But one hundred years later, the Negro still is not free. One hundred years later, the life of the Negro is still sadly crippled by the manacles of segregation and the chains of discrimination. One hundred years later, the Negro lives on a lonely island of poverty in the midst of a vast ocean of material prosperity. One hundred years later, the Negro is still languishing in the corners of American society and finds himself an exile in his own land. So we have come here today to dramatize a shameful condition.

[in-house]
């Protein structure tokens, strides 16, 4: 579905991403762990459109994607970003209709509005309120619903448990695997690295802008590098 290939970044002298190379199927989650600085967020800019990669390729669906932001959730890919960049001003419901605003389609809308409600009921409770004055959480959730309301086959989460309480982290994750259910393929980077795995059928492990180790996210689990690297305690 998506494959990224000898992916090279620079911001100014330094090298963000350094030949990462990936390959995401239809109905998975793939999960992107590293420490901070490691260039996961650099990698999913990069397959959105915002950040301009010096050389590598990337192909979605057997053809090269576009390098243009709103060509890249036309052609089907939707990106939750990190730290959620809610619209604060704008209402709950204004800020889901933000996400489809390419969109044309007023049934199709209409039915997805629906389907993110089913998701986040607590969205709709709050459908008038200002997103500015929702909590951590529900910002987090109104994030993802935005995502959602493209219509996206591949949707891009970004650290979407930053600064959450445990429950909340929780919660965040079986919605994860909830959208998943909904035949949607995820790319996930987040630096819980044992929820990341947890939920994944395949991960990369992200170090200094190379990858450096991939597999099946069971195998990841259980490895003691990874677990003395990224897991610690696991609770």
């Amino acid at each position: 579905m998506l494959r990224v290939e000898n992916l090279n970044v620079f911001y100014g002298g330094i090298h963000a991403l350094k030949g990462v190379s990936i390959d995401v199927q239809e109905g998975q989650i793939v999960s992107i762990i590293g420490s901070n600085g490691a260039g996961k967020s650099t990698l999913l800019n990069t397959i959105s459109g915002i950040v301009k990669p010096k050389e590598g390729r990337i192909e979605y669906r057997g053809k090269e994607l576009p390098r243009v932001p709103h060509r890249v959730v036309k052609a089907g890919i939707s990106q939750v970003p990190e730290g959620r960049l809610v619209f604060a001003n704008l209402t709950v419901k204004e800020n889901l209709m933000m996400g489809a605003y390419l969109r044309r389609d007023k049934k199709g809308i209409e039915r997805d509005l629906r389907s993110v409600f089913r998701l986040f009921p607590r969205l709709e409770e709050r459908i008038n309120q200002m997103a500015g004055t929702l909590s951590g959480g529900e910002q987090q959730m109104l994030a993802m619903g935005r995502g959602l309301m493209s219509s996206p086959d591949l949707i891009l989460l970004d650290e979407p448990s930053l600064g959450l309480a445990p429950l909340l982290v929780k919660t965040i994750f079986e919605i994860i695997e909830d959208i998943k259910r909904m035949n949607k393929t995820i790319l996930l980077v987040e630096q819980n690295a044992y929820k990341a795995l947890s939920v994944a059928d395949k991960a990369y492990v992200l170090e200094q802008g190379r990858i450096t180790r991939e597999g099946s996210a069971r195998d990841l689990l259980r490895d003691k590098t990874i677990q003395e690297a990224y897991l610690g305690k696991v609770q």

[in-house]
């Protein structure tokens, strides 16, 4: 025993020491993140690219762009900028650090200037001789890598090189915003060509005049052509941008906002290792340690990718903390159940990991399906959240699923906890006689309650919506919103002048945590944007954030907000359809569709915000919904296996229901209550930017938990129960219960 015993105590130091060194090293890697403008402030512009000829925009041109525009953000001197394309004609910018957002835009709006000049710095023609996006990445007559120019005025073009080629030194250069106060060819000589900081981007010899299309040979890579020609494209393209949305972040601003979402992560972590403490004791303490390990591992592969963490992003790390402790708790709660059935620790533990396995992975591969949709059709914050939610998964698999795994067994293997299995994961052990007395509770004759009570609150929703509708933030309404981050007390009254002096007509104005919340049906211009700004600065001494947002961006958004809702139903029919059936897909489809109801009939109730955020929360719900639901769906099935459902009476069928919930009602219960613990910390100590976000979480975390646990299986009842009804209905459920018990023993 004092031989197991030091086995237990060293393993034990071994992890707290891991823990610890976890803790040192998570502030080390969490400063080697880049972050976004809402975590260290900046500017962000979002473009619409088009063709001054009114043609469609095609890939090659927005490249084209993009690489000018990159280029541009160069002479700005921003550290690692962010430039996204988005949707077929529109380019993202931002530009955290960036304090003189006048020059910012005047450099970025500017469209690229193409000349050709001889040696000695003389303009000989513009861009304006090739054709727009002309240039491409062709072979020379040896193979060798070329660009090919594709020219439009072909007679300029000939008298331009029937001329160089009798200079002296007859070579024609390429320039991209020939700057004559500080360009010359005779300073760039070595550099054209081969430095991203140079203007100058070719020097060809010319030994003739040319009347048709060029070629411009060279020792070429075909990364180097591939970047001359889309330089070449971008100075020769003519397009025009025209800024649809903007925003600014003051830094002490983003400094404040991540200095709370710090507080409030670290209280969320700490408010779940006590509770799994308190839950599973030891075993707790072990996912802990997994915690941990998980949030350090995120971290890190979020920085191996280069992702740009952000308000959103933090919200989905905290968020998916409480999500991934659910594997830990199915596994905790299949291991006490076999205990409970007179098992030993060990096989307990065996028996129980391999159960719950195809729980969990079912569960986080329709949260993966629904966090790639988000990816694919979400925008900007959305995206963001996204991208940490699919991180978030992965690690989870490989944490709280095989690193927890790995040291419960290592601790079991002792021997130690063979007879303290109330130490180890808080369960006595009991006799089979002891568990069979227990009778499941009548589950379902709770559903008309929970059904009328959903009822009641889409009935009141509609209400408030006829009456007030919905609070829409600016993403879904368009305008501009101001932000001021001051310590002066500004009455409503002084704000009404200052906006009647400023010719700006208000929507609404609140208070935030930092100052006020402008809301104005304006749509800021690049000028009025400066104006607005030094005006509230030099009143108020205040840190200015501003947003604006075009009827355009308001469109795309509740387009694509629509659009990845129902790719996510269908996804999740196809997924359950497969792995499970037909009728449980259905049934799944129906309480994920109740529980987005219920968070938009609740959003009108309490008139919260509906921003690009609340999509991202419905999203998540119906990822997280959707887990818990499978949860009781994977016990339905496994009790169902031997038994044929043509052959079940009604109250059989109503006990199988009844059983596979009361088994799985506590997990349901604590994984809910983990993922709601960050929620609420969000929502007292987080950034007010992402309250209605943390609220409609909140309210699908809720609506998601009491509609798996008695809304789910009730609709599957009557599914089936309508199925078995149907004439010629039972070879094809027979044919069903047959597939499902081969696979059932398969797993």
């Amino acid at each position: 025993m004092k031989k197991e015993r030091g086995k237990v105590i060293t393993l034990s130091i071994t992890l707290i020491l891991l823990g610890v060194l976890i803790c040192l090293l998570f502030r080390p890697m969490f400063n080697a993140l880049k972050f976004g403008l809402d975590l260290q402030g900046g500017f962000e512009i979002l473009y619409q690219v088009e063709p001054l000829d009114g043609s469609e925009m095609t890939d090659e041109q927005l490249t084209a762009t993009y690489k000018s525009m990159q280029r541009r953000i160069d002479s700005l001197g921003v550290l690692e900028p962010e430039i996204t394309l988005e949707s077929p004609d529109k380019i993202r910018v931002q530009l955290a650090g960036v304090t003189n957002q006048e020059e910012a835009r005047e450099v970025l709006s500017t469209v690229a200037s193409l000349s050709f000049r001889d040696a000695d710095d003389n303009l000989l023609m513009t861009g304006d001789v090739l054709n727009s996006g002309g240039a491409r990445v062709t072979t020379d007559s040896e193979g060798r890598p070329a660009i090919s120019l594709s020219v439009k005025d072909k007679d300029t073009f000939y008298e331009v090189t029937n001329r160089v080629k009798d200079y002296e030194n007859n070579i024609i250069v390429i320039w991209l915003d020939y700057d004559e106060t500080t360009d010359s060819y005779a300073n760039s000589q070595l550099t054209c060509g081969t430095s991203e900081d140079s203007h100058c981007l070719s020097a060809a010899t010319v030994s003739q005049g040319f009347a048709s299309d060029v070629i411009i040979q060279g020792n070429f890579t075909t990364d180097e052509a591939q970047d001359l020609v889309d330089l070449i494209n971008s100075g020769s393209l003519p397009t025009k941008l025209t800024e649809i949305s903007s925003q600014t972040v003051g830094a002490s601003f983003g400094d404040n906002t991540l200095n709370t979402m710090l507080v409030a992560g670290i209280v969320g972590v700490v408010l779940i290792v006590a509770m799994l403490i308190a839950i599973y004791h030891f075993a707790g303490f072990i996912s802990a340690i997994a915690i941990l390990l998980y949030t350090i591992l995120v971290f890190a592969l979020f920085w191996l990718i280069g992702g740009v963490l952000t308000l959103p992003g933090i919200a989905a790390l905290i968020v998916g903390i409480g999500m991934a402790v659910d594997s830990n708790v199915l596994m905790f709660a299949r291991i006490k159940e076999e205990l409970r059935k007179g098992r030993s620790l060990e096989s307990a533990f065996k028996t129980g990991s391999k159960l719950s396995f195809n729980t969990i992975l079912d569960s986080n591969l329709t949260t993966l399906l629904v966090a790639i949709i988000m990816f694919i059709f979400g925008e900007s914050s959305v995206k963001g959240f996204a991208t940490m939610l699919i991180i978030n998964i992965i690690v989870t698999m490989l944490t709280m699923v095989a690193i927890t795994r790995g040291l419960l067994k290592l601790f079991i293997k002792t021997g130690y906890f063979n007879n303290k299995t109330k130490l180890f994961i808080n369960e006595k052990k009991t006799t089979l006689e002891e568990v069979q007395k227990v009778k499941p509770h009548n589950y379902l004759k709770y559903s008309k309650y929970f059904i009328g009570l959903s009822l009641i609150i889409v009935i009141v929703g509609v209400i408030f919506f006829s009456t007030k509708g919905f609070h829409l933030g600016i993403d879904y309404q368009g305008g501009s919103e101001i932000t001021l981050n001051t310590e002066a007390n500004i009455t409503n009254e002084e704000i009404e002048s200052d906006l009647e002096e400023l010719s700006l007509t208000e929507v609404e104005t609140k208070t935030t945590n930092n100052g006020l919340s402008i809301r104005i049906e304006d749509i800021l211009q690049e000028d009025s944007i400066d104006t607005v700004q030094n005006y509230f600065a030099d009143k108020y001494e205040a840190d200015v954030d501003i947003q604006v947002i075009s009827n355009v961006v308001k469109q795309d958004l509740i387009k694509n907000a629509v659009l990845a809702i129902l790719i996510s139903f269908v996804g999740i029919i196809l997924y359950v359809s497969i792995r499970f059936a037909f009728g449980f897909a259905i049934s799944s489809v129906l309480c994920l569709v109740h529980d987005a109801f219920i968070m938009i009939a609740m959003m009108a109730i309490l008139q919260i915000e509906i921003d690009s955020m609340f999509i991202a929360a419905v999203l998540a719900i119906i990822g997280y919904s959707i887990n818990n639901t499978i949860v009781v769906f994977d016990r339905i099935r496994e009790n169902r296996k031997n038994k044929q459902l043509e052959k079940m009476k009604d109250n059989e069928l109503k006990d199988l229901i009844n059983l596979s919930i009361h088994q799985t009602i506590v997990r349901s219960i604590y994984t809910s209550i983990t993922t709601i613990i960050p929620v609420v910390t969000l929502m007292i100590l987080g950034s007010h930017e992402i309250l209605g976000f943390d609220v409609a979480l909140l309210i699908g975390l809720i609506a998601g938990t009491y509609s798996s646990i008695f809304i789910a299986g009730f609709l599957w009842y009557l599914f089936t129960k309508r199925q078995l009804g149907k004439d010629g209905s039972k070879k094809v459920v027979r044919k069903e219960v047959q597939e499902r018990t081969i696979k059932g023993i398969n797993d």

In a sense we have come to our nation's capital to cash a check. When the architects of our republic wrote the magnificent words of the Constitution and the Declaration of Independence, they were signing a promissory note to which every American was to fall heir. This note was a promise that all men, yes, black men as well as white men, would be guaranteed the unalienable rights of life, liberty, and the pursuit of happiness.